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NogginLabs was founded on the notion that custom e-learning design and development is the ultimate horizontal industry. Time and again, each new project, client, and industry proves it. The biggest advantage of the e-learning horizontal is cross-pollinating ideas from two wildly different domains. A restaurant service simulation for iPad may influence a high-fashion online retail challenge. E-learning for financial advisors in a bank could inspire a mobile outreach program for cancer survivors. This variety also keeps the creative folks at NogginLabs fresh. Fresh learning ideas and designs come from a set of constantly changing constraints.

Happy trails: the jogginlabs training plan


Happy trails: the jogginlabs training plan

Phil Krooswyk

This post is part of a series about our running club's training for the Ragnar trail race in Zion, Utah. For more background, read the first post in the series here

From flight planning to camp setup, plenty of challenges are going to present themselves as we train for our trail relay. The most exciting challenge, to me anyway, is creating an effective training program. 

There are many race training programs out there. Heart rate, time on feet, and distance are just a few. For our purposes, we'll need runners to be on their feet for four hours or so throughout the relay. The average pace needs to be faster than 16 minutes per mile if we want to finish before the cutoff. Runners will need strength and stamina to meet the challenges of elevation. Altogether, it seems that a hybrid program will suit us best.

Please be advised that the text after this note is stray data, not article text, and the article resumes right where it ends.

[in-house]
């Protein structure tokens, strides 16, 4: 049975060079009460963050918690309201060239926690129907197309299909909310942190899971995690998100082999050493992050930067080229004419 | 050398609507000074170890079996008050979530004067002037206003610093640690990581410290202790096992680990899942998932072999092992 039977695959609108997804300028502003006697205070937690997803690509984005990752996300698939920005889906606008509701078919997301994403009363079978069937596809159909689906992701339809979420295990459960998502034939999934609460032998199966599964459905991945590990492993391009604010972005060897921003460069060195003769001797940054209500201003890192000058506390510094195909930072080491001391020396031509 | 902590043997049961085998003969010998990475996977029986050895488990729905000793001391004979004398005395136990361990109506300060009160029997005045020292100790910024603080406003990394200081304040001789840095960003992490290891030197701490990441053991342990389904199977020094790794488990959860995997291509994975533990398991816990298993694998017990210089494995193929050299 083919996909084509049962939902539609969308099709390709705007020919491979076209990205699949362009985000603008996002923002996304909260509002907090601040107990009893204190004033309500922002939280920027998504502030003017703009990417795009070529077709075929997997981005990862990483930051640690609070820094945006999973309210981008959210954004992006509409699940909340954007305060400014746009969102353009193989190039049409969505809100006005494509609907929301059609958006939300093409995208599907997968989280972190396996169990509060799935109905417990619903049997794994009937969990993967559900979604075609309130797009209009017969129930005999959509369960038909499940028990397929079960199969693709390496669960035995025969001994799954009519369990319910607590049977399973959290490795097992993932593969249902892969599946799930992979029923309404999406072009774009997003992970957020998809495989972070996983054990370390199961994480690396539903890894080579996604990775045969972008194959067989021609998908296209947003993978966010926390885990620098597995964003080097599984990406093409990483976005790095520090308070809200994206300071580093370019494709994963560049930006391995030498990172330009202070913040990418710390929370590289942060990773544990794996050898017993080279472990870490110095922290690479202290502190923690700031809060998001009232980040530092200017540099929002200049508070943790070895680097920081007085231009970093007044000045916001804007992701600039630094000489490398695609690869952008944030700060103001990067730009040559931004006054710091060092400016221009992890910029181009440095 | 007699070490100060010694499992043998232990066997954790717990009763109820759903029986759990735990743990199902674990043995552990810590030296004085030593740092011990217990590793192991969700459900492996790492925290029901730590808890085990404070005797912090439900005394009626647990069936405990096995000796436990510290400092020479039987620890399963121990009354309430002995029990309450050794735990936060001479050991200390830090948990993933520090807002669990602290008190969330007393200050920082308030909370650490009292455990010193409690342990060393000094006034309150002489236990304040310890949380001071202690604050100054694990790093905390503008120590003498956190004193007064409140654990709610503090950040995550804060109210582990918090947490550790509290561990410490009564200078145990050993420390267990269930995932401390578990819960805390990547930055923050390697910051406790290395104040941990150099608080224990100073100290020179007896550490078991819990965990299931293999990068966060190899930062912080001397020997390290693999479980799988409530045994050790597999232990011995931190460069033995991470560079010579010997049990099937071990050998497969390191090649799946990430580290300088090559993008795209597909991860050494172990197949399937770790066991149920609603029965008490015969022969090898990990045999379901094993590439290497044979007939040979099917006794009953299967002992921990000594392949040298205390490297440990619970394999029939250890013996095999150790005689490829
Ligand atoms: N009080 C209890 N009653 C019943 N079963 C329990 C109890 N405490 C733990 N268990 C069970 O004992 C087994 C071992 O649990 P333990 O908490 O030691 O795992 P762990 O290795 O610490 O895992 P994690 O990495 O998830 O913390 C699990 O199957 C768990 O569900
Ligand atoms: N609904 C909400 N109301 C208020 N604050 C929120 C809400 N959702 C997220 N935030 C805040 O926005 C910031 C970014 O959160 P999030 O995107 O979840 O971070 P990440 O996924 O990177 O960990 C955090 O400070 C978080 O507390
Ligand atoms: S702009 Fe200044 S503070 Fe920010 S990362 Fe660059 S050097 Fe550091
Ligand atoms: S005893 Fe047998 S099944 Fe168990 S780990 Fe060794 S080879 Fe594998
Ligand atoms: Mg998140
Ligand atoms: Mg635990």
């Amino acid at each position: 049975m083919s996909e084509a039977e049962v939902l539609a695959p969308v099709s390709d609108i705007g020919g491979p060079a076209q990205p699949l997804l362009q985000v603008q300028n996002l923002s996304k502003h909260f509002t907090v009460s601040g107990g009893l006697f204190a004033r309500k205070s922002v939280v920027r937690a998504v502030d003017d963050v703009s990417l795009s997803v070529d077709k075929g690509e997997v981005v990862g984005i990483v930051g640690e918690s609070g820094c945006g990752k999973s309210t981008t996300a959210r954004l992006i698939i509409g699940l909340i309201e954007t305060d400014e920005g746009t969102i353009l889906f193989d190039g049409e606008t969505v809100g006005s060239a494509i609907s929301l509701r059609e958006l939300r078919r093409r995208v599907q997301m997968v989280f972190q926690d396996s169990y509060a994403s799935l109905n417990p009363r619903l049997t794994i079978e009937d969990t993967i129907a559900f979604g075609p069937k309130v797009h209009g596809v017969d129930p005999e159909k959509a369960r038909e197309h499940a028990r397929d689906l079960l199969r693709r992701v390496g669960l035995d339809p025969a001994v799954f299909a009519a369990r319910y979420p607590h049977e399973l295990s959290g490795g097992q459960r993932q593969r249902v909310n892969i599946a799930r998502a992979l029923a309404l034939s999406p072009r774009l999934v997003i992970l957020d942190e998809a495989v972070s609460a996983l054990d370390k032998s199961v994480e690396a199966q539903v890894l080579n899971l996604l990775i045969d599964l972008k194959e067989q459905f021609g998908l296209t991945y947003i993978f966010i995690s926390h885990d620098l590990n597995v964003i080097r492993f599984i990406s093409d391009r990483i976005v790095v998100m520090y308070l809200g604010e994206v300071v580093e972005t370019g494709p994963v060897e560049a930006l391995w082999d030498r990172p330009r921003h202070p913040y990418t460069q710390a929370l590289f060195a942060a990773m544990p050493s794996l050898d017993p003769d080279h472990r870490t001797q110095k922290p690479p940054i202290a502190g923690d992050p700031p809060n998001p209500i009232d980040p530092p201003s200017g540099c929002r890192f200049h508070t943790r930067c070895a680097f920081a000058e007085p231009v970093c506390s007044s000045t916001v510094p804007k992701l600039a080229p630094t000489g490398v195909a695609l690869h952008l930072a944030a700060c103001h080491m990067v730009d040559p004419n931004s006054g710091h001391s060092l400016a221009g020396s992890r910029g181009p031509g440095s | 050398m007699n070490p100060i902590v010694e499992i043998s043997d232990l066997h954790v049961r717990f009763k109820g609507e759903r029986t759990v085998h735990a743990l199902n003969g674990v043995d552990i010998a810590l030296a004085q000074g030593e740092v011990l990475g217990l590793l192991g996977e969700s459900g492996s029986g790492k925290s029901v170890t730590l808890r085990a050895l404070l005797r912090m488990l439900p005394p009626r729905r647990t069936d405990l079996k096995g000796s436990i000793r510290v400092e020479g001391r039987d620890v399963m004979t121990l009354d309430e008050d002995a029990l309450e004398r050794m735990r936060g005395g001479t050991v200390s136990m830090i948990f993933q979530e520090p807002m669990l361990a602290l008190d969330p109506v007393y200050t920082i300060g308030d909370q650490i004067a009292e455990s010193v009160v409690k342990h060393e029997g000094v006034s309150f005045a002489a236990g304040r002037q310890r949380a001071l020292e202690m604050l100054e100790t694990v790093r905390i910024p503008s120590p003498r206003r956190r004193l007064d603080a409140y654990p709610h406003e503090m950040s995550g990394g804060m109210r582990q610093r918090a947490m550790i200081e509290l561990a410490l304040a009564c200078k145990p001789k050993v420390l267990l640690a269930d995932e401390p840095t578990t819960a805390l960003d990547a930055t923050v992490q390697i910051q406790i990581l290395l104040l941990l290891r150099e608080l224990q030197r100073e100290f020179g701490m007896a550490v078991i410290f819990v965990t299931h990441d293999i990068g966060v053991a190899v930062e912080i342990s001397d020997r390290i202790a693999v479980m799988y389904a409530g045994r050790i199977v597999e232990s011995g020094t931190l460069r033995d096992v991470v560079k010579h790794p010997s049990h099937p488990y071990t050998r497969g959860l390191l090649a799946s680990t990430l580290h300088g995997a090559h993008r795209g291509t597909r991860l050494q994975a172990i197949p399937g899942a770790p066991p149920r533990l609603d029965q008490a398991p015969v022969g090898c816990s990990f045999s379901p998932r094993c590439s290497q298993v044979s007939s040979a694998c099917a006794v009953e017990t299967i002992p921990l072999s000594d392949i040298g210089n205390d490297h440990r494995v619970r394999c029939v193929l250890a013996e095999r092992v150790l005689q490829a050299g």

We'll target 5 days per week for training. The program will last 12 weeks. Distances and times will increase throughout the first 10 weeks of the course. The program will include a taper period to ensure runners are well-rested leading up to the race. The basic week:


Interval training. A short warm up followed by accelerated bursts of speed for set amounts of time or distance. Runners will walk or jog between each acceleration. Interval training builds endurance and speed and can provide confidence in race situations.


Cross-training. Runners have options on this day. Strength training, core workouts, and many other activities are acceptable. Light hiking and walking are also good ways to raise the heart rate. Runners should not overexert themselves while cross-training.


Hill training. This should be the most difficult day during the work week. Hill repeats, stairs, and intervals are all effective training methods. The idea on this day will be strength, stamina, and endurance. Feeling comfortable moving uphill and downhill will be critical to runner success.


Cross-training again. An easy effort will get the blood pumping while still offering a rest from training.


Tempo training. Runners will begin with a short warm up. They will then increase to race pace for pre-determined amounts of time. A cool down will complete the workout. Runners will get their legs used to running at race pace. Tempo training will improve runner stamina without wearing them down for the weekend's effort.


Long runs and two-a-days. Runners will begin the program with longer runs on the weekend. After several weeks, runners will split the longer runs into two. Runners will go out once in the morning and once in the afternoon. This can also be a good opportunity to run at night.


Rest. Runners will allow their bodies to heal from the previous week's activities.

As the weeks go along, we'll check back to see how our training is progressing. We'll also be sharing lessons learned and other interesting team notes as the race nears. And if all goes according to plan, we'll have some shiny new medals to show off around the office.